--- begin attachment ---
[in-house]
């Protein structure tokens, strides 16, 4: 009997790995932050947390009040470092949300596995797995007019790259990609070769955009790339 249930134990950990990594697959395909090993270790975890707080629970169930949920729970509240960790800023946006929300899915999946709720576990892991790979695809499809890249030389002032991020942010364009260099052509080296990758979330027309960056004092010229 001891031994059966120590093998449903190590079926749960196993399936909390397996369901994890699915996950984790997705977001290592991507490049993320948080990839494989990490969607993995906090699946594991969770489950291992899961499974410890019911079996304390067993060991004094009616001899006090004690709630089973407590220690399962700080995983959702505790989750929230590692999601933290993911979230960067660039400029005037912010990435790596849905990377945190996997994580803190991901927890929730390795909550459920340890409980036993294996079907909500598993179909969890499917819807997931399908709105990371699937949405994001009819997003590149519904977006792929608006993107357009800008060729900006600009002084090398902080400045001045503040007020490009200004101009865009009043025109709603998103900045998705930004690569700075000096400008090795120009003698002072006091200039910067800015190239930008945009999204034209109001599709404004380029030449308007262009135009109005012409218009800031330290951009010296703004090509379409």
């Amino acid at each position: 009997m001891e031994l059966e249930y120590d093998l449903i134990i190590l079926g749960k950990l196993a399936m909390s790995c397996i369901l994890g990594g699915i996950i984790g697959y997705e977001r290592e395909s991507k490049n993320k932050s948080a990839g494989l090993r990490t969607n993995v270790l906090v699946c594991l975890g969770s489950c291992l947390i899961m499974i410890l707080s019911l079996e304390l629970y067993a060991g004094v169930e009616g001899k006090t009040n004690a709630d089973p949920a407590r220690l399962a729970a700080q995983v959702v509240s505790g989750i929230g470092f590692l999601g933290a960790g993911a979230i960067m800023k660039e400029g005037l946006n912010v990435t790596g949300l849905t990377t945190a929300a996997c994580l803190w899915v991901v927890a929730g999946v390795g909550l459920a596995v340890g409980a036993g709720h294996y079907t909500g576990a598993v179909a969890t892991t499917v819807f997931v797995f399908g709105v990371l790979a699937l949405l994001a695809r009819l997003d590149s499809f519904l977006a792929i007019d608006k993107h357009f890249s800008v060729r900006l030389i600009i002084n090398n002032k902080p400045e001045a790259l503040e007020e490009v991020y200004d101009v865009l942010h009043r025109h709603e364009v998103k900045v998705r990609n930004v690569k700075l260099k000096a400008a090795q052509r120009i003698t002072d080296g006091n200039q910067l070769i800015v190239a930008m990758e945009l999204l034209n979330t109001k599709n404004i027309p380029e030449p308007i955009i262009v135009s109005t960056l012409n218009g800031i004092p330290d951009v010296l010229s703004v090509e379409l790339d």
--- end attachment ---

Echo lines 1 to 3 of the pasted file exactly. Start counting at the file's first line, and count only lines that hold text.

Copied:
[in-house]
């Protein structure tokens, strides 16, 4: 009997790995932050947390009040470092949300596995797995007019790259990609070769955009790339 249930134990950990990594697959395909090993270790975890707080629970169930949920729970509240960790800023946006929300899915999946709720576990892991790979695809499809890249030389002032991020942010364009260099052509080296990758979330027309960056004092010229 001891031994059966120590093998449903190590079926749960196993399936909390397996369901994890699915996950984790997705977001290592991507490049993320948080990839494989990490969607993995906090699946594991969770489950291992899961499974410890019911079996304390067993060991004094009616001899006090004690709630089973407590220690399962700080995983959702505790989750929230590692999601933290993911979230960067660039400029005037912010990435790596849905990377945190996997994580803190991901927890929730390795909550459920340890409980036993294996079907909500598993179909969890499917819807997931399908709105990371699937949405994001009819997003590149519904977006792929608006993107357009800008060729900006600009002084090398902080400045001045503040007020490009200004101009865009009043025109709603998103900045998705930004690569700075000096400008090795120009003698002072006091200039910067800015190239930008945009999204034209109001599709404004380029030449308007262009135009109005012409218009800031330290951009010296703004090509379409």
């Amino acid at each position: 009997m001891e031994l059966e249930y120590d093998l449903i134990i190590l079926g749960k950990l196993a399936m909390s790995c397996i369901l994890g990594g699915i996950i984790g697959y997705e977001r290592e395909s991507k490049n993320k932050s948080a990839g494989l090993r990490t969607n993995v270790l906090v699946c594991l975890g969770s489950c291992l947390i899961m499974i410890l707080s019911l079996e304390l629970y067993a060991g004094v169930e009616g001899k006090t009040n004690a709630d089973p949920a407590r220690l399962a729970a700080q995983v959702v509240s505790g989750i929230g470092f590692l999601g933290a960790g993911a979230i960067m800023k660039e400029g005037l946006n912010v990435t790596g949300l849905t990377t945190a929300a996997c994580l803190w899915v991901v927890a929730g999946v390795g909550l459920a596995v340890g409980a036993g709720h294996y079907t909500g576990a598993v179909a969890t892991t499917v819807f997931v797995f399908g709105v990371l790979a699937l949405l994001a695809r009819l997003d590149s499809f519904l977006a792929i007019d608006k993107h357009f890249s800008v060729r900006l030389i600009i002084n090398n002032k902080p400045e001045a790259l503040e007020e490009v991020y200004d101009v865009l942010h009043r025109h709603e364009v998103k900045v998705r990609n930004v690569k700075l260099k000096a400008a090795q052509r120009i003698t002072d080296g006091n200039q910067l070769i800015v190239a930008m990758e945009l999204l034209n979330t109001k599709n404004i027309p380029e030449p308007i955009i262009v135009s109005t960056l012409n218009g800031i004092p330290d951009v010296l010229s703004v090509e379409l790339d």